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Is This What Landlords Are Afraid Of?

It’s safe to say that the two biggest fears landlords and those considering becoming landlords have are will my tenant pay rent on time and will my tenant trash my house?

Both of these fears are understandable and both can quickly become realized if you don’t take some very specific steps to ensure they don’t happen. Being a good landlord and having tenants that pay rent on time and take care of your property isn’t about getting lucky. It’s about careful, consistent processes that ensure you place the highest quality tenants while adhering to Fair Housing and anti-discrimination laws.

But what if the worst does happen and you get a tenant who pays rent on time but “destroys” the property? While preventing this from happening is all but guaranteed with a good screening process, it can happen even to the best landlords.

Before you freak out if this has happened to you or you are worried that it might happen to you if you rent your house out, consider how bad it really is.

First, did they really destroy the house? 

In the video above, we walk through a less than desirable move-out (of a tenant that we did not screen and place!). This is exactly how the tenant left the property and most landlords would probably look at this and say this tenant “destroyed” the property. While this certainly is not what you want to see after your tenant moves out, at the end of the day, it’s not that big of a deal when you take the emotions out of it and look at it strictly from a financial perspective.

If the average rent for this unit was $2,000 per month and this tenant stayed for 5 years and then left it like this, the landlord would have received $120,000 in rental income over those 5 years.

In a future blog post and video, we will break down exactly how much it cost this landlord to get the property back to a rentable condition, but it will probably be about 10-15% of the total rental income collected during the 5 year tenancy. And that’s before applying the security deposit to some of these damages!

The unit is structurally sound and doesn’t have a ton of damage. It looks really bad, but everything can easily be fixed by a contractor in a few days.

Was it worth it to have rented, just to have this happen?

If this landlord had been petrified at this possibility from the beginning and never rented the home out to begin with, they would have lost $120,000 in income. Let’s say instead of renting it out 5 years ago, they sold the property. In this area, property values have increased approximately 25% in the last 5 years. Not only would they have lost the rental income by selling instead of renting, they would have missed out on $85,000 in equity!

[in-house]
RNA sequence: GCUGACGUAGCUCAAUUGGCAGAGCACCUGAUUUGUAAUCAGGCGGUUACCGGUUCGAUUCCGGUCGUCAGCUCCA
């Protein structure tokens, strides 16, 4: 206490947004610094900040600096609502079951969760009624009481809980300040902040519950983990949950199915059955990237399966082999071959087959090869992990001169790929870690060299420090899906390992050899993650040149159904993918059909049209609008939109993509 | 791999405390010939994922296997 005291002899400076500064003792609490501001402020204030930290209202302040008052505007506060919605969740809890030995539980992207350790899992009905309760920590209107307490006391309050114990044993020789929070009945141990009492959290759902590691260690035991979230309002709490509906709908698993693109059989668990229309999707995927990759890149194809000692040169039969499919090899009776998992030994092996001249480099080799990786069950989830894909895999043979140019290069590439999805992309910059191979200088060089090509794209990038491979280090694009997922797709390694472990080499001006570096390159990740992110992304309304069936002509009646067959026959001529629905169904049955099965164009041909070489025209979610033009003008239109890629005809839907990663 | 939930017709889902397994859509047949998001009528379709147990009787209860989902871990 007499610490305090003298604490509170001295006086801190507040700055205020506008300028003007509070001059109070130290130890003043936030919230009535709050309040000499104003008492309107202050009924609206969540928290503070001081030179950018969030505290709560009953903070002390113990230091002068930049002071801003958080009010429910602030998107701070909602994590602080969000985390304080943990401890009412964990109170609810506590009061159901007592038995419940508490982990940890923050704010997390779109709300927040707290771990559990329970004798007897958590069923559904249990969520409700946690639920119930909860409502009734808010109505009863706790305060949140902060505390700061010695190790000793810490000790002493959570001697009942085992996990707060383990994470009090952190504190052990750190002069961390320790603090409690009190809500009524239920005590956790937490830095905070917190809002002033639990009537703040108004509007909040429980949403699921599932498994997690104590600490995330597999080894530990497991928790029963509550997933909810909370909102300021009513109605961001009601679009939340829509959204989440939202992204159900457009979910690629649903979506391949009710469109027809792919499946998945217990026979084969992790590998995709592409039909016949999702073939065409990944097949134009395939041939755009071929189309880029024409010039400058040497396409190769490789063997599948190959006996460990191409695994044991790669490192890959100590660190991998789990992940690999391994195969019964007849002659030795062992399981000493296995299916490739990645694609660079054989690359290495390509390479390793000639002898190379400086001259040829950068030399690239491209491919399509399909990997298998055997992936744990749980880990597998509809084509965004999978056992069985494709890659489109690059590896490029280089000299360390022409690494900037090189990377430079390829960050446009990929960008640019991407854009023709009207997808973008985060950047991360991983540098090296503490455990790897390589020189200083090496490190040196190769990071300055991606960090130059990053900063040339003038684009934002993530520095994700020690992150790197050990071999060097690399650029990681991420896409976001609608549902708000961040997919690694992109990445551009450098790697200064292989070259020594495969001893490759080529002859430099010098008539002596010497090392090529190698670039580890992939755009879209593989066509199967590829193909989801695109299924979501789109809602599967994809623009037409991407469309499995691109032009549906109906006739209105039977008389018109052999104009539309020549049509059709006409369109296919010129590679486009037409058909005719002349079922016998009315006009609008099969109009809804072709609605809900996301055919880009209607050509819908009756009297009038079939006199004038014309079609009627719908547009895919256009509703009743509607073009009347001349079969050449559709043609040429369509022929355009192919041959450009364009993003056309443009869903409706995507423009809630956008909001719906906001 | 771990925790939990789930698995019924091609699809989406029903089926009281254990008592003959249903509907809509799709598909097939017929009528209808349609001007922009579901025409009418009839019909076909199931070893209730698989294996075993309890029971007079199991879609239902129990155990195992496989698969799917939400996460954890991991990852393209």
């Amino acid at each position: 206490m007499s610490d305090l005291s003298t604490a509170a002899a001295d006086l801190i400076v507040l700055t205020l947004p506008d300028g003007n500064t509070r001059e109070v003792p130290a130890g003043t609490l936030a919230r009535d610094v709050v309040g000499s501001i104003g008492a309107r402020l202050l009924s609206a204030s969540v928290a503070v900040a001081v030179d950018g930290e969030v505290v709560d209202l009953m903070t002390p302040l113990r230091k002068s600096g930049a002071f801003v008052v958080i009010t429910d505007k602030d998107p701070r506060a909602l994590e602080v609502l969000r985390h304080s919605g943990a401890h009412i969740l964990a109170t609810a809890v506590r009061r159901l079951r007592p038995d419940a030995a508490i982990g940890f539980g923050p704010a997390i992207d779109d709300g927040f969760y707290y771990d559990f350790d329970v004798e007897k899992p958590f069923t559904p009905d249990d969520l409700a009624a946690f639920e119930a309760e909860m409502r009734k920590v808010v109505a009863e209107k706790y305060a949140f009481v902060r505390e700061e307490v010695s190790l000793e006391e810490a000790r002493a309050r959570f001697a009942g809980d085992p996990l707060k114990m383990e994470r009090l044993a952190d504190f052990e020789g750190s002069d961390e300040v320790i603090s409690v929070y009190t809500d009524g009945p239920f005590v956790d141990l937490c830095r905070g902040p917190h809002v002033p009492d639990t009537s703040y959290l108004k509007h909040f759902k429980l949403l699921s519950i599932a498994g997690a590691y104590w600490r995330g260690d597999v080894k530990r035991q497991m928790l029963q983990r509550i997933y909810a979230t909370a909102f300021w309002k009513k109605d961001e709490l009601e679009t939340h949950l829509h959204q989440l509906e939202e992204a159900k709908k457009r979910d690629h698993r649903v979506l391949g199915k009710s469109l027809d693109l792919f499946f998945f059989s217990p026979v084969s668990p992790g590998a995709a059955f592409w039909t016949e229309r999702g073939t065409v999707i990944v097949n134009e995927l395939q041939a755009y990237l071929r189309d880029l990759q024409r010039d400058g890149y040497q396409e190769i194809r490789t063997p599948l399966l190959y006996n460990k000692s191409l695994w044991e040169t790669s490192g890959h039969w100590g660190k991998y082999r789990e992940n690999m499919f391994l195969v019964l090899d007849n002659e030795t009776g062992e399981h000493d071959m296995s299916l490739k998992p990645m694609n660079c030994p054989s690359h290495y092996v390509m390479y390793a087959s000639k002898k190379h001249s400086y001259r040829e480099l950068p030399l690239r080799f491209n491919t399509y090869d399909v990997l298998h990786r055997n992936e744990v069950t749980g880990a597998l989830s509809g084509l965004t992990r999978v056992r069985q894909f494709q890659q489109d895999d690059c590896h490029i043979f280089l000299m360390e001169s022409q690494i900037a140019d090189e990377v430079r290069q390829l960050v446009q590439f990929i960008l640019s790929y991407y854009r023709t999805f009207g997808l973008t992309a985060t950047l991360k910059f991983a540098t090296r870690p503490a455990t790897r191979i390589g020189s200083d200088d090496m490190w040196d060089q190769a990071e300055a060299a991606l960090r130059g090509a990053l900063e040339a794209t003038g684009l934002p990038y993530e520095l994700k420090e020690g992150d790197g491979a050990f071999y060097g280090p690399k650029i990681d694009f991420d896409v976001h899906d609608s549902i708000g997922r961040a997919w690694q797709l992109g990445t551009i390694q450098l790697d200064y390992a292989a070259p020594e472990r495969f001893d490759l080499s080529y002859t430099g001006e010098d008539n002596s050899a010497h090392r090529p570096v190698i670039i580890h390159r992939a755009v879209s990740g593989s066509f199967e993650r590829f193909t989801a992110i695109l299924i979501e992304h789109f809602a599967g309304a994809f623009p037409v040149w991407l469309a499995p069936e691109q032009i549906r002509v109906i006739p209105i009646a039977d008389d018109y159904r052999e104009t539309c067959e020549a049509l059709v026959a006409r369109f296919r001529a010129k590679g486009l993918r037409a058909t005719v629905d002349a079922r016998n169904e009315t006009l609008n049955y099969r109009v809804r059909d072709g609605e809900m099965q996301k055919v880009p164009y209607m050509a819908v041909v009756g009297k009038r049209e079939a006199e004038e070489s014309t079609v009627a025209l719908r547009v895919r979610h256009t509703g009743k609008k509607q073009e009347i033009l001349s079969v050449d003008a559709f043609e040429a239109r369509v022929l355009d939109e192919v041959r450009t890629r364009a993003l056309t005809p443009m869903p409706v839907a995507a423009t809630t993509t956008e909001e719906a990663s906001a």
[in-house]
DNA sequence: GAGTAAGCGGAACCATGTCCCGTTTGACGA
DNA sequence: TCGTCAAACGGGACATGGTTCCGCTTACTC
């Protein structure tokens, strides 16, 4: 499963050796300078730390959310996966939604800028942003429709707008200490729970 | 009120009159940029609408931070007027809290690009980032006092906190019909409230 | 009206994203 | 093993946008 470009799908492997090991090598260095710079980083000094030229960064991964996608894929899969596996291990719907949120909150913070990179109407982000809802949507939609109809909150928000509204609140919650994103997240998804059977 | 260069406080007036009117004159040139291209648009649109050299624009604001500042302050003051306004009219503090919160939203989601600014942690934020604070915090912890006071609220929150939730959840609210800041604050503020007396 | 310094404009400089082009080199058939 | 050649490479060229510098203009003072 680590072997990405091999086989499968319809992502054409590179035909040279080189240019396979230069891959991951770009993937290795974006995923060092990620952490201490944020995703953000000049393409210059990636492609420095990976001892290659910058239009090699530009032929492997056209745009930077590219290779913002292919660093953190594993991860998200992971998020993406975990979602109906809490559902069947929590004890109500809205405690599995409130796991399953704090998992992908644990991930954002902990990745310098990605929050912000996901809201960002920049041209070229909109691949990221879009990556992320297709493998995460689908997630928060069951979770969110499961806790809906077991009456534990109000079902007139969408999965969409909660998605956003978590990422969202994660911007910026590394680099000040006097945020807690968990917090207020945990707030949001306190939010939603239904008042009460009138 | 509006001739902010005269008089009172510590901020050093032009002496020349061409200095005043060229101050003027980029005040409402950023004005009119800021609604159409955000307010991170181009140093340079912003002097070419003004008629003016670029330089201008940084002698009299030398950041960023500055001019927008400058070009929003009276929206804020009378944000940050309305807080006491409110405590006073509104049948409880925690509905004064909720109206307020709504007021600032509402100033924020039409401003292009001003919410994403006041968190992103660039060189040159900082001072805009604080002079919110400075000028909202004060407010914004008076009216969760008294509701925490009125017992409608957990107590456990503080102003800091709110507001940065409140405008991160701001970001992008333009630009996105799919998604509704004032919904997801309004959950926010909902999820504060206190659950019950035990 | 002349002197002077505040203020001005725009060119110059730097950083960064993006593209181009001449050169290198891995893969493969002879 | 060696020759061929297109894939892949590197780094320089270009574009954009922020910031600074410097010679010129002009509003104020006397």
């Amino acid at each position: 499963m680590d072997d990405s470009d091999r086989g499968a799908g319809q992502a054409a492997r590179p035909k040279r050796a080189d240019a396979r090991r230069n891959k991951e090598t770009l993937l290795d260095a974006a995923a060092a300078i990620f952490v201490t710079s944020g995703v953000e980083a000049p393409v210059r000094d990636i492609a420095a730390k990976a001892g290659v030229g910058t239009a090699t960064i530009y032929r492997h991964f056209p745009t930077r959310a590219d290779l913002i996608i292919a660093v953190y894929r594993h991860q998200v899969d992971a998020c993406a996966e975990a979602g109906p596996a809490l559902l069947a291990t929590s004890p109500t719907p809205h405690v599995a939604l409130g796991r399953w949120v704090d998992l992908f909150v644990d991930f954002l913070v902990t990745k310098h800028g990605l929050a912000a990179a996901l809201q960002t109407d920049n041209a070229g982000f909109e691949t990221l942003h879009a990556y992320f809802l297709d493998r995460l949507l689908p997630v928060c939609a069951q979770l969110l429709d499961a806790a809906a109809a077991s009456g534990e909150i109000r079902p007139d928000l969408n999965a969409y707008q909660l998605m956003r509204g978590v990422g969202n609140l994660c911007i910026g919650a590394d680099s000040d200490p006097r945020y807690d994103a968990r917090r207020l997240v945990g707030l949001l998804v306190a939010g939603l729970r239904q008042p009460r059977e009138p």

So not renting the property out of fear of this bad scenario would have resulted in a gross loss of $205,000 for this landlord. Of course there are expenses in there along the way, but even with the financing and insurance expenses, repairs and now this big rehab job at the end, this landlord still made a lot of money.

Keep this from happening to you

Good decision making could have prevented this from ever happening, which would have led to the landlord making even more money. Inspections during the tenancy would have caught some of these issues before they got worse and allowed the landlord to have the tenant fix them.

Have a solid screening process to prevent issues like this. We have found that a solid screening process eliminates 95% of problems like this from ever happening! Once you are able to place good tenants, keep them accountable with inspections and enforcement of your lease.

Being a landlord will come with expenses. You have to be prepared for that. Have a budget for your property and a reserve fund to help cover you if your tenant leaves your property like this. The longer your tenant is there, the more your reserve budget needs to increase. Even if this place wasn’t trashed, it would still be time for new carpet and paint at the landlord’s expense.

Be sure to check back when we walk through this property when the work is all done and break down exactly how much it cost to get it back to rentable condition!